The Chronic Pain Clinic at the Queen Elizabeth Military Hospital rapidly acquired both a national and international reputation with doctors coming from all over the world to be taught by Jimmy. We had a very large civilian patient intake as many patients preferred to be treated in a military rather than in an NHS hospital.

He was very interested in the psychology of pain and taught all to respect this concept but always to remember that it was not the be-all and end-all of pain management. We had several ex-FEPOWs (Far Eastern Prisoners of War) as our patients. They had suffered heavily at the hands of the Japanese in WW2 and many still carried the physical and psychological scars of their ordeals with somatised chronic pain problems. It was not easy to get them to talk, but Jimmy managed to persuade them to open up to him. He was a very compassionate humanbeing and instilled this sense of compassion into all the many doctors he taught.

He was also an excellent Consultant Anaesthetist, who eventually became the Head of Anaesthetics in the British Army. (Consultant Advisor in anaesthetics to the DGAMS). He was, for a time, a co-opted member representing the Armed Forces on the Council of the Association of Anaesthetists, which he had joined as a member in 1973.

Due to an unfortunate falling-out with the powers that be, he was denied the well-earned rank (and pension) of Brigadier, then customary for the position of Consultant Advisor in anaesthetics. He left the RAMC in 1986 on reaching the compulsory retiring age of 60 years, handing the running of the Pain Clinic over to me. Jimmy then promptly went off to the  British Military Hospital in Hong Kong as a civilian practitioner to continue his work in both anaesthesia and chronic pain management! He returned to the United Kingdom and finally retired from clinical practice in 1990. Together with his wife he moved back to Scotland, settling in Fife, in 2006.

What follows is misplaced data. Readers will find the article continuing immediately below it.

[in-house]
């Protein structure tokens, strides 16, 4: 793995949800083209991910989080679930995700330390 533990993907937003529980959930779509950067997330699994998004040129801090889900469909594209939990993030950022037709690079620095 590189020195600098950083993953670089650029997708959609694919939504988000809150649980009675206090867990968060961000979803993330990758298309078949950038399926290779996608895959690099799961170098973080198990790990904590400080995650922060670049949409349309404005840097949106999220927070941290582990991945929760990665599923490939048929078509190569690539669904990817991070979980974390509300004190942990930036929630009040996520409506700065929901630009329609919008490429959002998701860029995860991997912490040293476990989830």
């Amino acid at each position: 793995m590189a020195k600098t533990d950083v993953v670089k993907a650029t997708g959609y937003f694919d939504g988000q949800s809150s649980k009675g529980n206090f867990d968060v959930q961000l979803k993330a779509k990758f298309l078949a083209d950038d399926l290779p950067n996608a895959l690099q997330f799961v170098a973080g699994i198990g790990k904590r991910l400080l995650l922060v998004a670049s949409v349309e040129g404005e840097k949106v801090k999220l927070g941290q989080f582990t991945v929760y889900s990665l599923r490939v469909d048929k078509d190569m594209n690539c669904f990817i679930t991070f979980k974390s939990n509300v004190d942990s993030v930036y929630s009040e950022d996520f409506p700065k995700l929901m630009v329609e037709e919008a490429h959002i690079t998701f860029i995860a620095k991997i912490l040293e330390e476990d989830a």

Born in Glasgow on 5 January 1927, he qualified in Medicine from the University of Glasgow in 1949. After completing his national service, he received a regular commission in the RAMC in 1962 and obtained the FFARCS in 1973. He was an accomplished organist, a member of the Order of St. John, an active member of the Church of Scotland and very devoted to his wife, Dorothy, whom he married in 1953, and to his two daughters, Joan and Gillian, both of whom became nurses in the NHS.

When, in 1994, John Wedley and I jointly published our book ‘Handbook of clinical techniques in the management of chronic pain’, we dedicated it to Jimmy, with these words . . .

‘To Colonel J. McEwan, who taught us both so much during
the early years of our careers in the field of pain relief therapy,
we dedicate this book’.

We both received a letter of thanks from him for this dedication.

He passed away on 24 December 2012, in Scotland at the age of 85. His wife predeceased him by just under a year.

Our specialty owes him a great deal. Those of us lucky enough to be taught by him will never forget him.

Dr Charles A Gauci Lt. Colonel RAMC (Retd)